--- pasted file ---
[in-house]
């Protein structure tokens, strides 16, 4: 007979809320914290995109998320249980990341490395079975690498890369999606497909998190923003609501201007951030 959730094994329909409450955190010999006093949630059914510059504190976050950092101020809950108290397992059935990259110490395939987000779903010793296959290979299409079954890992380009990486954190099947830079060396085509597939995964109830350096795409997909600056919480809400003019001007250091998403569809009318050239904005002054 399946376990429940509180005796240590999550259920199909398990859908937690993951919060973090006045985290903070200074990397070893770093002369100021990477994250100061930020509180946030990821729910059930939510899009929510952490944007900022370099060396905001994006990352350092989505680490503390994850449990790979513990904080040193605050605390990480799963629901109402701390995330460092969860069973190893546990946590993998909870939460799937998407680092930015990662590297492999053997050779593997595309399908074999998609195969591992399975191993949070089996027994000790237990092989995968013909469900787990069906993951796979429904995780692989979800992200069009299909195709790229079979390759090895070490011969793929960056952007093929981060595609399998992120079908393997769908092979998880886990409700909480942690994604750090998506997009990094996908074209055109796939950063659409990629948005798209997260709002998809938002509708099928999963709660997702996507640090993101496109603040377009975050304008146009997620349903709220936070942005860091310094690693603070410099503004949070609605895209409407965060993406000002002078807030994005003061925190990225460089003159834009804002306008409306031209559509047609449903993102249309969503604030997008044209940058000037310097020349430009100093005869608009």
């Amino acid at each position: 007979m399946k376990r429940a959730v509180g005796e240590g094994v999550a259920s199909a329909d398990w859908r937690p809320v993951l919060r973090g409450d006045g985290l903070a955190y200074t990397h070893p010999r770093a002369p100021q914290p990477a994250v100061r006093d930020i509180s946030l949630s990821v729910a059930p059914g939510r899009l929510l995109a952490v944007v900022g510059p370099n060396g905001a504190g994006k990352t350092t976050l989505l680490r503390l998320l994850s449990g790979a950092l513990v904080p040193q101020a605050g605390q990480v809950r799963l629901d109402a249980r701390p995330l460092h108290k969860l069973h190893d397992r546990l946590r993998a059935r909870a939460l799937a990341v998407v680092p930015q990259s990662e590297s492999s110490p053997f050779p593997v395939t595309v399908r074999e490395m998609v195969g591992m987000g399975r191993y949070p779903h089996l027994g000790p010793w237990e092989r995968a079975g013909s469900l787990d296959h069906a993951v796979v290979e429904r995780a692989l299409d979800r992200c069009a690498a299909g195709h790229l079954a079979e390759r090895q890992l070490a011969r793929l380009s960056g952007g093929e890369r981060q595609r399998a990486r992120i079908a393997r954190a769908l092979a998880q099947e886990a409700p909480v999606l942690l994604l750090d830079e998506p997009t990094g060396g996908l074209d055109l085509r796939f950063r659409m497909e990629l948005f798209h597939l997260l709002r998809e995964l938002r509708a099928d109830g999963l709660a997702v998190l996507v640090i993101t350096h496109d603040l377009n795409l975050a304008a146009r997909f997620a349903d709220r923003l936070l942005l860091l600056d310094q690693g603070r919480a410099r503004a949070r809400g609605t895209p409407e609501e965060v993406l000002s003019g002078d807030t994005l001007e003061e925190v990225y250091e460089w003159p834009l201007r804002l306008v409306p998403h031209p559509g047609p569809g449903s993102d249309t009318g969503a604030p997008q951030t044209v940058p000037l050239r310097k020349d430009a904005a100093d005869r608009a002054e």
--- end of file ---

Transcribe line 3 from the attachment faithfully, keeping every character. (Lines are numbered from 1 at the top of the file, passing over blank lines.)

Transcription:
């Amino acid at each position: 007979m399946k376990r429940a959730v509180g005796e240590g094994v999550a259920s199909a329909d398990w859908r937690p809320v993951l919060r973090g409450d006045g985290l903070a955190y200074t990397h070893p010999r770093a002369p100021q914290p990477a994250v100061r006093d930020i509180s946030l949630s990821v729910a059930p059914g939510r899009l929510l995109a952490v944007v900022g510059p370099n060396g905001a504190g994006k990352t350092t976050l989505l680490r503390l998320l994850s449990g790979a950092l513990v904080p040193q101020a605050g605390q990480v809950r799963l629901d109402a249980r701390p995330l460092h108290k969860l069973h190893d397992r546990l946590r993998a059935r909870a939460l799937a990341v998407v680092p930015q990259s990662e590297s492999s110490p053997f050779p593997v395939t595309v399908r074999e490395m998609v195969g591992m987000g399975r191993y949070p779903h089996l027994g000790p010793w237990e092989r995968a079975g013909s469900l787990d296959h069906a993951v796979v290979e429904r995780a692989l299409d979800r992200c069009a690498a299909g195709h790229l079954a079979e390759r090895q890992l070490a011969r793929l380009s960056g952007g093929e890369r981060q595609r399998a990486r992120i079908a393997r954190a769908l092979a998880q099947e886990a409700p909480v999606l942690l994604l750090d830079e998506p997009t990094g060396g996908l074209d055109l085509r796939f950063r659409m497909e990629l948005f798209h597939l997260l709002r998809e995964l938002r509708a099928d109830g999963l709660a997702v998190l996507v640090i993101t350096h496109d603040l377009n795409l975050a304008a146009r997909f997620a349903d709220r923003l936070l942005l860091l600056d310094q690693g603070r919480a410099r503004a949070r809400g609605t895209p409407e609501e965060v993406l000002s003019g002078d807030t994005l001007e003061e925190v990225y250091e460089w003159p834009l201007r804002l306008v409306p998403h031209p559509g047609p569809g449903s993102d249309t009318g969503a604030p997008q951030t044209v940058p000037l050239r310097k020349d430009a904005a100093d005869r608009a002054e």